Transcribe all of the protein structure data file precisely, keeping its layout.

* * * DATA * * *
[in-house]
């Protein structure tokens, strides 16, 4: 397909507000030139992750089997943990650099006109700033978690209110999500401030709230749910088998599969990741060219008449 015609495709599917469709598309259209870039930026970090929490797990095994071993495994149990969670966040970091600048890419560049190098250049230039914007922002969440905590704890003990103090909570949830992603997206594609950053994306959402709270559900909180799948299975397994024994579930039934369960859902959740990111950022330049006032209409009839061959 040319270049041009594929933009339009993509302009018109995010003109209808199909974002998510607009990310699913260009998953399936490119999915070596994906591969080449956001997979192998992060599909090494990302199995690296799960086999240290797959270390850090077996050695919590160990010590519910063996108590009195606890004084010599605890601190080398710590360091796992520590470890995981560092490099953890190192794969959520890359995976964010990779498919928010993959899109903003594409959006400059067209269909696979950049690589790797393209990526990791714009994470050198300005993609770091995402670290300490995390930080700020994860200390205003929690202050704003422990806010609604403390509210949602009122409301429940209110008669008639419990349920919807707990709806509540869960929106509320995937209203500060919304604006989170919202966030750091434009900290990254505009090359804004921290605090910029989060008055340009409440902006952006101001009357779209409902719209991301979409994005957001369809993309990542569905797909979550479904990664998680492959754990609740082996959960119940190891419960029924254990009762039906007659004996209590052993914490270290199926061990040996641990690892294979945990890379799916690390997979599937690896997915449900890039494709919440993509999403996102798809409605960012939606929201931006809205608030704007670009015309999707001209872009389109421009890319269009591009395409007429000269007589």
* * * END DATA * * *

[in-house]
């Protein structure tokens, strides 16, 4: 397909507000030139992750089997943990650099006109700033978690209110999500401030709230749910088998599969990741060219008449 015609495709599917469709598309259209870039930026970090929490797990095994071993495994149990969670966040970091600048890419560049190098250049230039914007922002969440905590704890003990103090909570949830992603997206594609950053994306959402709270559900909180799948299975397994024994579930039934369960859902959740990111950022330049006032209409009839061959 040319270049041009594929933009339009993509302009018109995010003109209808199909974002998510607009990310699913260009998953399936490119999915070596994906591969080449956001997979192998992060599909090494990302199995690296799960086999240290797959270390850090077996050695919590160990010590519910063996108590009195606890004084010599605890601190080398710590360091796992520590470890995981560092490099953890190192794969959520890359995976964010990779498919928010993959899109903003594409959006400059067209269909696979950049690589790797393209990526990791714009994470050198300005993609770091995402670290300490995390930080700020994860200390205003929690202050704003422990806010609604403390509210949602009122409301429940209110008669008639419990349920919807707990709806509540869960929106509320995937209203500060919304604006989170919202966030750091434009900290990254505009090359804004921290605090910029989060008055340009409440902006952006101001009357779209409902719209991301979409994005957001369809993309990542569905797909979550479904990664998680492959754990609740082996959960119940190891419960029924254990009762039906007659004996209590052993914490270290199926061990040996641990690892294979945990890379799916690390997979599937690896997915449900890039494709919440993509999403996102798809409605960012939606929201931006809205608030704007670009015309999707001209872009389109421009890319269009591009395409007429000269007589």